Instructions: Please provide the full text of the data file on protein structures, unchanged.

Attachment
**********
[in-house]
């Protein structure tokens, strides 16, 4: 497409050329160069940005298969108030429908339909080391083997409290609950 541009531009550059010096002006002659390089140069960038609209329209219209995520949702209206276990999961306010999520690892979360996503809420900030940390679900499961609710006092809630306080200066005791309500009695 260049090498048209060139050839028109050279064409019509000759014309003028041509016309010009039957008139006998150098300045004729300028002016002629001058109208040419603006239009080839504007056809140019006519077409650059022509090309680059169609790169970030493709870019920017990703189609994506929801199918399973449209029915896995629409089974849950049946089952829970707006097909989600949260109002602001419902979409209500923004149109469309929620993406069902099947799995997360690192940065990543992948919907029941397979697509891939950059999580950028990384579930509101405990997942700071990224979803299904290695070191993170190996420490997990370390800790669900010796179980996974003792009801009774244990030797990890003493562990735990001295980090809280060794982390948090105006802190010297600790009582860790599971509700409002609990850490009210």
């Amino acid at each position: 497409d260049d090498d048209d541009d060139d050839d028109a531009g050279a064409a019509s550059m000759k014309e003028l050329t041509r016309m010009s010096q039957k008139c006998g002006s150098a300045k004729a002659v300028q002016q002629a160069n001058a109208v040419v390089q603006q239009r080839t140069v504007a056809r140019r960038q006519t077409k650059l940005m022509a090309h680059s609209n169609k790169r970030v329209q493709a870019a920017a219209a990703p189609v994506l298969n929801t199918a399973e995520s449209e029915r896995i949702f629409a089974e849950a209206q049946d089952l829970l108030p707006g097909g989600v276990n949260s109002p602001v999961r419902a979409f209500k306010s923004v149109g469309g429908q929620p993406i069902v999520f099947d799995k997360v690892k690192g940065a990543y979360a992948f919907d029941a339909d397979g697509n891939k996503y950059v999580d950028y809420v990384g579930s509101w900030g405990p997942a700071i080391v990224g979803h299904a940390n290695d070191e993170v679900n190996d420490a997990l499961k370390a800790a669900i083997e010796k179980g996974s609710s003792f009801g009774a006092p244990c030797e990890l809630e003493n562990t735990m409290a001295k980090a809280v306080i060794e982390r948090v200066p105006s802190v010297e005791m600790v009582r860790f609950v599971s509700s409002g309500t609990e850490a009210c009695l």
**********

[in-house]
């Protein structure tokens, strides 16, 4: 497409050329160069940005298969108030429908339909080391083997409290609950 541009531009550059010096002006002659390089140069960038609209329209219209995520949702209206276990999961306010999520690892979360996503809420900030940390679900499961609710006092809630306080200066005791309500009695 260049090498048209060139050839028109050279064409019509000759014309003028041509016309010009039957008139006998150098300045004729300028002016002629001058109208040419603006239009080839504007056809140019006519077409650059022509090309680059169609790169970030493709870019920017990703189609994506929801199918399973449209029915896995629409089974849950049946089952829970707006097909989600949260109002602001419902979409209500923004149109469309929620993406069902099947799995997360690192940065990543992948919907029941397979697509891939950059999580950028990384579930509101405990997942700071990224979803299904290695070191993170190996420490997990370390800790669900010796179980996974003792009801009774244990030797990890003493562990735990001295980090809280060794982390948090105006802190010297600790009582860790599971509700409002609990850490009210």
């Amino acid at each position: 497409d260049d090498d048209d541009d060139d050839d028109a531009g050279a064409a019509s550059m000759k014309e003028l050329t041509r016309m010009s010096q039957k008139c006998g002006s150098a300045k004729a002659v300028q002016q002629a160069n001058a109208v040419v390089q603006q239009r080839t140069v504007a056809r140019r960038q006519t077409k650059l940005m022509a090309h680059s609209n169609k790169r970030v329209q493709a870019a920017a219209a990703p189609v994506l298969n929801t199918a399973e995520s449209e029915r896995i949702f629409a089974e849950a209206q049946d089952l829970l108030p707006g097909g989600v276990n949260s109002p602001v999961r419902a979409f209500k306010s923004v149109g469309g429908q929620p993406i069902v999520f099947d799995k997360v690892k690192g940065a990543y979360a992948f919907d029941a339909d397979g697509n891939k996503y950059v999580d950028y809420v990384g579930s509101w900030g405990p997942a700071i080391v990224g979803h299904a940390n290695d070191e993170v679900n190996d420490a997990l499961k370390a800790a669900i083997e010796k179980g996974s609710s003792f009801g009774a006092p244990c030797e990890l809630e003493n562990t735990m409290a001295k980090a809280v306080i060794e982390r948090v200066p105006s802190v010297e005791m600790v009582r860790f609950v599971s509700s409002g309500t609990e850490a009210c009695l």